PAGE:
BCRecommender Traction Update

This is the fifth part of a series of posts on my Bandcamp recommendations (BCRecommender) project.
Check out previous posts on the general motivation behind this project, the system’s architecture, the recommendation algorithms, and initial traction planning.

In a previous post, I discussed my plans to apply the Bullseye framework from the Traction Book to BCRecommender, my Bandcamp recommendations project. In that post, I reviewed the 19 traction channels described in the book, and decided to focus on the three most promising ones: blogger outreach, search engine optimisation (SEO), and content marketing. This post discusses my progress to date.

Goals

My initial traction goals were rather modest: get some feedback from real people, build up steady nonzero traffic to the site, and then increase that traffic to 10+ unique visitors per day. It’s worth noting that I have four other main areas of focus at the moment, so BCRecommender is not getting all the attention I could potentially give it. Nonetheless, I have made good progress on achieving my goals (first two have been obtained, but traffic still fluctuates), and learnt a lot in the process.

Things that worked

Blogger outreach. The most obvious people to contact are existing Bandcamp fans. It was straightforward to generate a list of prolific fans with blogs, as Bandcamp allows people to populate their profile with a short bio and links to their sites. I worked my way through part of the list, sending each fan an email introducing BCRecommender and asking for their feedback. Each email required some manual work, as the vast majority of people don’t have their email address listed on their Bandcamp profile page. I was careful not to be too spammy, which seemed to work: about 50% of the people I contacted visited BCRecommender, 20% responded with positive feedback, and 10% linked to BCRecommender in some form, with the largest volume of traffic coming from my Hypebot guest post. The problem with this approach is that it doesn’t scale, but the most valuable thing I got out of it was that people like the project and that there’s a real need for it.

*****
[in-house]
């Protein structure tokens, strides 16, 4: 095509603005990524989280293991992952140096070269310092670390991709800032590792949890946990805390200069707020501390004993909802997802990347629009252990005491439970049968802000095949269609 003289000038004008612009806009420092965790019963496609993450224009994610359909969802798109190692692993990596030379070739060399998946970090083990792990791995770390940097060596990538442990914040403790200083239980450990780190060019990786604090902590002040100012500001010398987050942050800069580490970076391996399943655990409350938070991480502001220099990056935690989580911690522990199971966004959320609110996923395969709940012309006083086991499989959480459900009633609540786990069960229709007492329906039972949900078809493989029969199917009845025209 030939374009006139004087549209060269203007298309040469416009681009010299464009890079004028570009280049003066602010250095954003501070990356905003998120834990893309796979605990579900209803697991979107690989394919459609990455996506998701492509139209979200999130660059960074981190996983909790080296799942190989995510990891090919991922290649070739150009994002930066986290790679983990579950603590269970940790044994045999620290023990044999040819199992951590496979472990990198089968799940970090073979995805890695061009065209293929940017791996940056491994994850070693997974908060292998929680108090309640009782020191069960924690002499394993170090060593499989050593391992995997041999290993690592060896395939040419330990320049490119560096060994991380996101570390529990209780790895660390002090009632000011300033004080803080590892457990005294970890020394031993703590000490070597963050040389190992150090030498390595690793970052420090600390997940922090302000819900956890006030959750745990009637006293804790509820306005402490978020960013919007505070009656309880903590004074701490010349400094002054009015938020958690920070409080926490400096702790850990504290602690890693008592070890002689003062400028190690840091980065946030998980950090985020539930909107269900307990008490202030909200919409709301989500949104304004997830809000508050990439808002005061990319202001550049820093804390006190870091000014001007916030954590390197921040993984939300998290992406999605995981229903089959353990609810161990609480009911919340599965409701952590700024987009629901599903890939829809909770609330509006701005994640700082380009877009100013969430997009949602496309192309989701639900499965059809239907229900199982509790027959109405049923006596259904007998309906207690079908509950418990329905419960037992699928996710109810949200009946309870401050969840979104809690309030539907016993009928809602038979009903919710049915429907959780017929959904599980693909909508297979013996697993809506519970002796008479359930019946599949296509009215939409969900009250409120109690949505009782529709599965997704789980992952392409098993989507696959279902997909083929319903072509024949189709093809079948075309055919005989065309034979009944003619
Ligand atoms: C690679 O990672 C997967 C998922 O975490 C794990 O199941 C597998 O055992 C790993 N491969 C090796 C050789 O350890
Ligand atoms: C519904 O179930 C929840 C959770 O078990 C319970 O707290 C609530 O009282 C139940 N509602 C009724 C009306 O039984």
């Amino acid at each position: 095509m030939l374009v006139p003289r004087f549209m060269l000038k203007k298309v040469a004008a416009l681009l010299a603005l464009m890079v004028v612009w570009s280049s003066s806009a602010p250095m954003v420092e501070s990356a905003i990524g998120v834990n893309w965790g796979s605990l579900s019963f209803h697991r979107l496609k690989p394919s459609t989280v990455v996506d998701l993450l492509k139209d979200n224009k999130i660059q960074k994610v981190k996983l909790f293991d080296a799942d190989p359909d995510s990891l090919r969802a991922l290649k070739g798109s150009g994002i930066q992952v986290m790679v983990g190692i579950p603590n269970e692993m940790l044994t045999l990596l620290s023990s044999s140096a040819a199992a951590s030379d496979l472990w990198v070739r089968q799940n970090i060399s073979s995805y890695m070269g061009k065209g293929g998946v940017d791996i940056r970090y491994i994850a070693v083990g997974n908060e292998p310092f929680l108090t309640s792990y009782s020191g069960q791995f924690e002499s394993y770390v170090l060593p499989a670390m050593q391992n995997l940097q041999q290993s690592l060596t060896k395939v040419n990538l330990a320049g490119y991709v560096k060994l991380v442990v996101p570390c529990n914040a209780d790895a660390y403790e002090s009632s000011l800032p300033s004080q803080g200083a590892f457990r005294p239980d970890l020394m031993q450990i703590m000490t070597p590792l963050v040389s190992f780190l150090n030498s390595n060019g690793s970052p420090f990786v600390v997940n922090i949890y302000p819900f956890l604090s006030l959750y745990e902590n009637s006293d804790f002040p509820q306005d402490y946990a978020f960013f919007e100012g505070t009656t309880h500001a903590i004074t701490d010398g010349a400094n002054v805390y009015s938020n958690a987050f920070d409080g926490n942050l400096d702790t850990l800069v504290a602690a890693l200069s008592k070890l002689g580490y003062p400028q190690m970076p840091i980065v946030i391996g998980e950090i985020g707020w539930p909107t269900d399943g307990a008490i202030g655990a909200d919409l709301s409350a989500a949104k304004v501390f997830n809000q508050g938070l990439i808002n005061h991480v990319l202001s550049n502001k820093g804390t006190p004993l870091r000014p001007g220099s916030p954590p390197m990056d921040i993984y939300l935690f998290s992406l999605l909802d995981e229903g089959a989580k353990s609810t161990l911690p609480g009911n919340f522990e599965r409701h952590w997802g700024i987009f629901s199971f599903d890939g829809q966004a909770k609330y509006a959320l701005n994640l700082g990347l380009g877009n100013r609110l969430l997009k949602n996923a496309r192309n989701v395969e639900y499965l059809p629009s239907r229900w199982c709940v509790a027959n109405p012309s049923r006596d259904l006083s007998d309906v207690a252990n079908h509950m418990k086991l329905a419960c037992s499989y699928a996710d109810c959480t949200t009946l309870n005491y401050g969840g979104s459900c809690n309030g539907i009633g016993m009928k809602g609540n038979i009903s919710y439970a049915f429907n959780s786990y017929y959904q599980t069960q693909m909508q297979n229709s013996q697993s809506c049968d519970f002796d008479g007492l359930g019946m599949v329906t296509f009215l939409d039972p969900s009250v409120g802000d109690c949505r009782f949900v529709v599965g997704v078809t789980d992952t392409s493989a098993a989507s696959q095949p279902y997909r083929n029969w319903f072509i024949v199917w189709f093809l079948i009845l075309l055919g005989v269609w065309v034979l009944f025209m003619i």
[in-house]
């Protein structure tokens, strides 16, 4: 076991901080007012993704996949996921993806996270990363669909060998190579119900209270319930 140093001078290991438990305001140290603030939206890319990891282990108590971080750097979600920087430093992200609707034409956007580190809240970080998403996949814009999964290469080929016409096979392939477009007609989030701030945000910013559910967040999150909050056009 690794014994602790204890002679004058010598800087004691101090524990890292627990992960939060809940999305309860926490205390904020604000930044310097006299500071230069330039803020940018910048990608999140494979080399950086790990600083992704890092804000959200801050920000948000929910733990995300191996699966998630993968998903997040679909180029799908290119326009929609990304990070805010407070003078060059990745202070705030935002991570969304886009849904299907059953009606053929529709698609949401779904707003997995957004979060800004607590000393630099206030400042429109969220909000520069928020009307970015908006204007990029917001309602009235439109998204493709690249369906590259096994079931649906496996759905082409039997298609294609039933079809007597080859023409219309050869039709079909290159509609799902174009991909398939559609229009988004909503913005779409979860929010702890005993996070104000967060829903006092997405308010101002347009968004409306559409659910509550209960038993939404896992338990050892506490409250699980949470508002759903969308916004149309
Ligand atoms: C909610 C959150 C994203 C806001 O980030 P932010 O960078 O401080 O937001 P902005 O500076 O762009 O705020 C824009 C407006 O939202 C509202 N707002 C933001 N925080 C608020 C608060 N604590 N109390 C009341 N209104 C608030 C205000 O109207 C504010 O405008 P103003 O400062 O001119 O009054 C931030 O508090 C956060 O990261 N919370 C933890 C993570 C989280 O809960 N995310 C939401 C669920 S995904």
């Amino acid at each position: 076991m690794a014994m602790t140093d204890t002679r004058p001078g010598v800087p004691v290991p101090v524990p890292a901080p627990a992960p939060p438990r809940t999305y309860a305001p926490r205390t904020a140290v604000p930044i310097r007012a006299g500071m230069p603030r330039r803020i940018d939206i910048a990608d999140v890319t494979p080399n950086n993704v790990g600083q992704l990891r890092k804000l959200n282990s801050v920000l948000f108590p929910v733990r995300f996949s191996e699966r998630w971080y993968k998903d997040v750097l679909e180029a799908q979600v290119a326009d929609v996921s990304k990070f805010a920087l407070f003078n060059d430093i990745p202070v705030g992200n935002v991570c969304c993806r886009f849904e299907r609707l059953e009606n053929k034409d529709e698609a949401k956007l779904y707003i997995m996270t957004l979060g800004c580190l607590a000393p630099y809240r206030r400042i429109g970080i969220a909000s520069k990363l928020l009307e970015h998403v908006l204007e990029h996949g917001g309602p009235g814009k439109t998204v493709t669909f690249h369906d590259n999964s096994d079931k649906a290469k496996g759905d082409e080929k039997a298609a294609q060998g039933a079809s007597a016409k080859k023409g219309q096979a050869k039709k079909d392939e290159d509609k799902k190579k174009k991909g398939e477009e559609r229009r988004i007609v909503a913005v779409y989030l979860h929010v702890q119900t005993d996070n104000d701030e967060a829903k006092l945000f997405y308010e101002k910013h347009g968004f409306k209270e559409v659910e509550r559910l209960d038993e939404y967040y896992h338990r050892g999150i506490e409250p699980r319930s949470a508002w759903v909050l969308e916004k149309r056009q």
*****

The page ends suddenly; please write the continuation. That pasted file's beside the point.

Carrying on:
Twitter. I’m not sure where Twitter falls as a traction channel. It’s probably somewhere between (micro)blogger outreach and content marketing. However you categorise Twitter, it has been working well as a source of traffic. Simply finding people who may be interested in BCRecommender and tweeting related content has proven to be a rather low-effort way of getting attention, which is great at this stage. I have a few ideas for driving more traffic from Twitter, which I will try as I go.

Things that didn’t work

Content marketing. I haven’t really spent time doing serious content marketing apart from the Spotlights pilot. My vision for the spotlights was to generate quality articles automatically and showcase music on Bandcamp in an engaging way that helps people discover new artists, even if they don’t have a fan account. However, full automation of the spotlight feature would require a lot of work, and I think that there are lower-hanging fruits that I should focus on first. For example, finding interesting insights in the data and presenting them in an engaging way may be a better content strategy, as it would be unique to BCRecommender. For the spotlights, partnering with bloggers to write the articles may be a better approach than automation.

SEO. I expected BCRecommender to rank higher for “bandcamp recommendations” by now, as a result of my blogger outreach efforts. At the moment, it’s still on the second page for this query on Google, though it’s the first result on Bing and DuckDuckGo. Obviously, “bandcamp recommendations” is not the only query worth ranking for, but it’s very relevant to BCRecommender, and not too competitive (half of the first page results are old forum posts). One encouraging outcome from the work done so far is that my Hypebot guest post does appear on the first page. Nonetheless, I’m still interested in getting more search engine traffic. Ranking higher would probably require adding more relevant content on the site and getting more quality links (basically what SEO is all about).

Points to improve and next steps

I could definitely do better work on all of the above channels. Contrary to what’s suggested by the Bullseye framework, I would like to put more effort into the channels that didn’t work well. The reason is that I think they didn’t work well because of lack of attention and weak experiments, rather than due to their unsuitability to BCRecommender.

As mentioned above, my main limiting factor is a lack of time to spend on the project. However, there’s no pressing need to hit certain traction milestones by a specific deadline. My stretch goals are to get all Bandcamp fans to check out the project (hundreds of thousands of people), and have a significant portion of them convert by signing up to updates (tens of thousands of people). Getting there will take time. So far I’m finding the process educational and enjoyable, which is a pleasant surprise.

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